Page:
Tuesday, December 12, 2017

How to Choose the Best Coffee Maker

Review by: Mary Griffin Editor in Chief, ProductReportCard
Updated January 2017

Buying Advice: Coffee Makers

Most households have a morning coffee routine. With so many different coffee makers on the market though, it can be difficult to identify the best machine for your needs and budget. While some traditionalists prefer manual coffee makers, automatic drip coffee makers are by far the most popular style sold in the US. Without getting overly technical, we have done our best to outline the different types of automatic coffee makers available, as well as the most important features to consider to help you make a more informed purchasing decision.

Coffee makers included in our test.
Coffee makers included in our test.
Credit: Mary Griffin

What to Know Before You Buy

Types of Coffee Makers: Manual vs. Automatic

Manual coffee makers provide the greatest level of control over the brewing process and require that water be heated in a separate container and manually poured over the coffee grinds. Manual varieties include a basic drip (pour-over style), the coffee press (French press), the vacuum pot, cold brew system, and stovetop percolator. Manual coffee makers can make excellent coffee and tend to be much less expensive than their automatic counterparts. However, they are also more time-consuming and much less convenient since you are required to be an active participant in the coffee making process.

Since automatic coffee makers are the most popular type of coffee maker sold, they will be the primary focus of the rest of this buyer's guide. As mentioned, the top-selling automatic coffee maker is the basic drip brewer, but single serve brewers are quickly gaining market share. Automatic drip brewers are self-contained machines that provide the greatest level of brewing convenience by heating the water and pouring it over the grinds with the flip of a switch, or by initiating pre-programmed settings.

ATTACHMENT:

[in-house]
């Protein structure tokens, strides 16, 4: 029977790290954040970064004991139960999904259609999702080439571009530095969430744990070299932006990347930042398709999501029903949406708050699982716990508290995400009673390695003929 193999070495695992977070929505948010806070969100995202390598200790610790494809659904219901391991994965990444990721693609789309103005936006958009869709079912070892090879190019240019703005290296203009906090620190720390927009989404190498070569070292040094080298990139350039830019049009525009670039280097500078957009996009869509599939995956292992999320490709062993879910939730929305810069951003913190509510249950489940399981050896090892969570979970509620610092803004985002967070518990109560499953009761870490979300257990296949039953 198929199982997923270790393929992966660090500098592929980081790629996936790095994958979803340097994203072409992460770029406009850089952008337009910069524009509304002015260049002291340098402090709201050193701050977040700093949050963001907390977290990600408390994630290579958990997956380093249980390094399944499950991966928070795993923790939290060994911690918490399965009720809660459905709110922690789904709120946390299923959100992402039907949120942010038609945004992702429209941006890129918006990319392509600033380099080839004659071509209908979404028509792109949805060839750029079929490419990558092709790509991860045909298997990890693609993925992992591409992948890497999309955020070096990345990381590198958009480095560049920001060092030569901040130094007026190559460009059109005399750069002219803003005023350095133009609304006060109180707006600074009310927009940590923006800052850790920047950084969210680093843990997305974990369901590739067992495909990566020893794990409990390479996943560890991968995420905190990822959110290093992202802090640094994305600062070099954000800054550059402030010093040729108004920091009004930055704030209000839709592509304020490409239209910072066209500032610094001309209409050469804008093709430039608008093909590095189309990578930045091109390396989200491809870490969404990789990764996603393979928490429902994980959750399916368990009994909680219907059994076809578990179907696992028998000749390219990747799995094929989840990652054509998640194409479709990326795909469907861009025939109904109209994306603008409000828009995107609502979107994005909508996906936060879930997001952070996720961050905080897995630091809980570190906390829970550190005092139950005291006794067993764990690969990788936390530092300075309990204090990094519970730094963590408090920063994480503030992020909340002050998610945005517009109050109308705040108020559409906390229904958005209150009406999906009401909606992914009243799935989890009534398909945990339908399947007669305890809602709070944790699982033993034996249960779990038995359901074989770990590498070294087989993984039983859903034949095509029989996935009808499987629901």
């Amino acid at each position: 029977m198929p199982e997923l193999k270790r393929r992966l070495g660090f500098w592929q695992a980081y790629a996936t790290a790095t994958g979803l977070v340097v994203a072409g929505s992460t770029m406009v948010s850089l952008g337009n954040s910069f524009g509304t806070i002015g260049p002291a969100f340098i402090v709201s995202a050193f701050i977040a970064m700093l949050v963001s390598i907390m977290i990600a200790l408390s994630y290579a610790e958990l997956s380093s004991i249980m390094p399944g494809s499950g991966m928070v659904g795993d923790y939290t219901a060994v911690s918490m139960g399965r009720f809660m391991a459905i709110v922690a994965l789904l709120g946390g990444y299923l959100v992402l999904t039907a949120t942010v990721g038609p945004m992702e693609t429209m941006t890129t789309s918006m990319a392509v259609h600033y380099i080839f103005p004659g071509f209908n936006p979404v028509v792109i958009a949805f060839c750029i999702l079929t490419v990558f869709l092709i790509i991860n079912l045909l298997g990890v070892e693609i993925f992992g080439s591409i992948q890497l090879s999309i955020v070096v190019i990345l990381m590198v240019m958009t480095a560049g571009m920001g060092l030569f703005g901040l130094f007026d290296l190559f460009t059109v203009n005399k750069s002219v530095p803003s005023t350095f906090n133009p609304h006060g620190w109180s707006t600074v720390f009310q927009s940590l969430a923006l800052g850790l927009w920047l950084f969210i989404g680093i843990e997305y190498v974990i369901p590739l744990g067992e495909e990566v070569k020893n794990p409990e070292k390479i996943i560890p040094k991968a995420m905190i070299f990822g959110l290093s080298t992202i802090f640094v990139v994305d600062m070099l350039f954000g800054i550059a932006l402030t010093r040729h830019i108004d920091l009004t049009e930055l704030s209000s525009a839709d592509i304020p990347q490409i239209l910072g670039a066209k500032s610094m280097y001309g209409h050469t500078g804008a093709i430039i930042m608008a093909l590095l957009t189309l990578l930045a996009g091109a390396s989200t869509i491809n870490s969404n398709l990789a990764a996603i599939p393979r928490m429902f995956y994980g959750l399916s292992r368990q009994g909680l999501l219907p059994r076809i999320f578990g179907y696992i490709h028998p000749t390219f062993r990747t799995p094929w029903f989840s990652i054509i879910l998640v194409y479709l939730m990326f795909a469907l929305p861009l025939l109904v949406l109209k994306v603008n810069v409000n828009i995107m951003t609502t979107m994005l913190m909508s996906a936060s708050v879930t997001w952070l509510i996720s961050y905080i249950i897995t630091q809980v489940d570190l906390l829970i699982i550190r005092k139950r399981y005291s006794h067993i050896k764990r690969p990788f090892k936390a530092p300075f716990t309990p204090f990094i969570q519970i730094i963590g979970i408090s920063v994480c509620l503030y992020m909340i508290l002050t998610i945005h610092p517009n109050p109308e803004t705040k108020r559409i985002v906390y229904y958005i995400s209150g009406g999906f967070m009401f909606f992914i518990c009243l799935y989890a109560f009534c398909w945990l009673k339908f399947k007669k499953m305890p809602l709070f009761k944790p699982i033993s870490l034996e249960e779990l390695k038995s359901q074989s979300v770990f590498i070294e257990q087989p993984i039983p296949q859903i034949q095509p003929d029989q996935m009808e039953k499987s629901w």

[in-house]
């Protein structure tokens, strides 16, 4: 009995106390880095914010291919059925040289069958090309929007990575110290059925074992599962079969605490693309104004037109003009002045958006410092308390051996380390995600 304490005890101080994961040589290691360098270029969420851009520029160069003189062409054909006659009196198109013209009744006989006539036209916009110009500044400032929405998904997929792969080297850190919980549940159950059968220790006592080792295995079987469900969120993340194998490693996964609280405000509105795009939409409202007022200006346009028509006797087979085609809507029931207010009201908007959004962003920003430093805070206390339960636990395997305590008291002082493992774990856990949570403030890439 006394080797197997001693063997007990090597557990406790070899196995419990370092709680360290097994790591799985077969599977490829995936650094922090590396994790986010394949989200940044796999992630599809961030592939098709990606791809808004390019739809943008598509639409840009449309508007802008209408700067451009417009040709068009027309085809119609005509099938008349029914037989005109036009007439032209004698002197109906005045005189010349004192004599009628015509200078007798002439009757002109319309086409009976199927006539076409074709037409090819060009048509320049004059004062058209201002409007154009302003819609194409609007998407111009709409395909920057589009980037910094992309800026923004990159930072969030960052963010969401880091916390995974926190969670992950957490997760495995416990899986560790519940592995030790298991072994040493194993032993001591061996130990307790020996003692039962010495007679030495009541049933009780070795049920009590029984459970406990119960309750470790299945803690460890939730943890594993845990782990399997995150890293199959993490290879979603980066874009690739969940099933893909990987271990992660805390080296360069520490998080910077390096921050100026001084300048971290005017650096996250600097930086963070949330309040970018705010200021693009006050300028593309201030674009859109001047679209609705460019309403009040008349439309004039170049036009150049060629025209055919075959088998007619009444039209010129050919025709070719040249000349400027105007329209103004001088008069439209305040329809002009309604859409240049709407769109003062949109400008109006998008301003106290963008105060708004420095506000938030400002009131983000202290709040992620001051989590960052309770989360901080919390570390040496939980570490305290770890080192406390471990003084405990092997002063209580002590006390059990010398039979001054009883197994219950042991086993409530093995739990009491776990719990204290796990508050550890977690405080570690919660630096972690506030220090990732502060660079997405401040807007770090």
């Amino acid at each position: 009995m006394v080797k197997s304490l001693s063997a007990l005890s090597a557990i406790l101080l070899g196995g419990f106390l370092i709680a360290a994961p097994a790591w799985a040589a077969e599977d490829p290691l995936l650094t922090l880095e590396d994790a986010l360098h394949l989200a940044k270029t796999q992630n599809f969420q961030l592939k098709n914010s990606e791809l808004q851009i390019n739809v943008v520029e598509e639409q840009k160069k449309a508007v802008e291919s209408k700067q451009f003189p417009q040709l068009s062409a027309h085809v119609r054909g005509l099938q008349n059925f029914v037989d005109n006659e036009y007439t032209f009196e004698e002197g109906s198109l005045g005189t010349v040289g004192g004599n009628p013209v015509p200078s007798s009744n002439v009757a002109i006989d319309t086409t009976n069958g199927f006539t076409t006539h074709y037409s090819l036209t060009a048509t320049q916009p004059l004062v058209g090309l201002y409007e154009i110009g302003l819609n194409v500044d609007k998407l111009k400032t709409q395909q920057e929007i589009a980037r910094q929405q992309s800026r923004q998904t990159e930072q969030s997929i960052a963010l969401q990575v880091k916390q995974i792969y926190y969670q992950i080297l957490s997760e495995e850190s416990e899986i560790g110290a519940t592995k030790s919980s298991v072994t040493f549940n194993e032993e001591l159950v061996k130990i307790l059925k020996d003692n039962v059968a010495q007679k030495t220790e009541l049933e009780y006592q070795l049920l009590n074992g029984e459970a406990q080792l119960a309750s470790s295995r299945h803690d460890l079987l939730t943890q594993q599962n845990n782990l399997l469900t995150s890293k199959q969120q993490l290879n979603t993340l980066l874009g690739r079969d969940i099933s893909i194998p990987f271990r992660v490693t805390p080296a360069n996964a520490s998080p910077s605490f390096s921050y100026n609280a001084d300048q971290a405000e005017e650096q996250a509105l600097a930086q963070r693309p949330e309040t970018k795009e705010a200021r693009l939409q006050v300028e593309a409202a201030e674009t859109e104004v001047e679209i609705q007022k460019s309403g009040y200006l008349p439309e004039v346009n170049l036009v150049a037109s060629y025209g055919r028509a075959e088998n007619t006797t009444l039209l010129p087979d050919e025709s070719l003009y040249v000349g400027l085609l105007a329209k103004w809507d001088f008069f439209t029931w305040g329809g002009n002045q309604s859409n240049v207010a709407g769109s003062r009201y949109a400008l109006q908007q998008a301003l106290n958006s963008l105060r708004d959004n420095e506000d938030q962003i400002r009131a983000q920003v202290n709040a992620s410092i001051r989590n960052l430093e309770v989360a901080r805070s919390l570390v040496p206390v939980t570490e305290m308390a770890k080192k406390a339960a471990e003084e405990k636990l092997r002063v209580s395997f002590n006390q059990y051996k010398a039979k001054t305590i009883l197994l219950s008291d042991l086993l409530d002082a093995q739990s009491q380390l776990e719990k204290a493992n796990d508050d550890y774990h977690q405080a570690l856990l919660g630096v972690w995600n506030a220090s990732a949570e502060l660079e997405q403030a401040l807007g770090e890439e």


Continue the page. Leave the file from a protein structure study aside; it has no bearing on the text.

A classic drip brewer from Technivorm and a hybrid brewer from Ninja that offers a single serve option.
A classic drip brewer from Technivorm and a hybrid brewer from Ninja that offers a single serve option.
Credit: Mary Griffin

Other automatic coffee makers on the market include the reservoir-style automatic drip brewer, the brew and dispense machine, the siphon vacuum brewer, and the electric percolator. Reservoir-style automatic drip brewers, made popular by Bunn, keep water in the reservoir hot at all times enabling successive pots of coffee to be brewed quickly. Perfect for high volume use, these brewers do require extra energy to maintain optimal water temperature. Brew and dispense automatic drip machines store coffee in a heated, internal tank where it is kept hot and dispensed one cup at a time. The electric percolator, precursor to the automatic drip brewer, continuously circulates or "perks" hot water through the grinds until desired coffee strength is achieved. The siphon brewer uses vacuum technology to draw the hot water up through the coffee grinds and then gravity helps with the filtering process.

The BUNN Velocity Brew NHS is a reservoir-style automatic drip brewer.
The BUNN Velocity Brew NHS is a reservoir-style automatic drip brewer.
Credit: Mary Griffin

Brewing Quality

When evaluating an automatic coffee maker, it is important to pay attention to the machine's brewing time and temperature, as they are the primary determinants of brewed coffee's quality and flavor. The science of meeting the SCAA (Specialty Coffee Association of America) Gold Cup standard is very precise. Specific parameters around brew time and temperature are required for a coffee machine to achieve optimum extraction and flavor from the coffee beans. According to the SCAA, ideal brew temperature is between 195° and 205° Fahrenheit with water-to-coffee grounds contact time being more than 4 minutes and less than 8 minutes.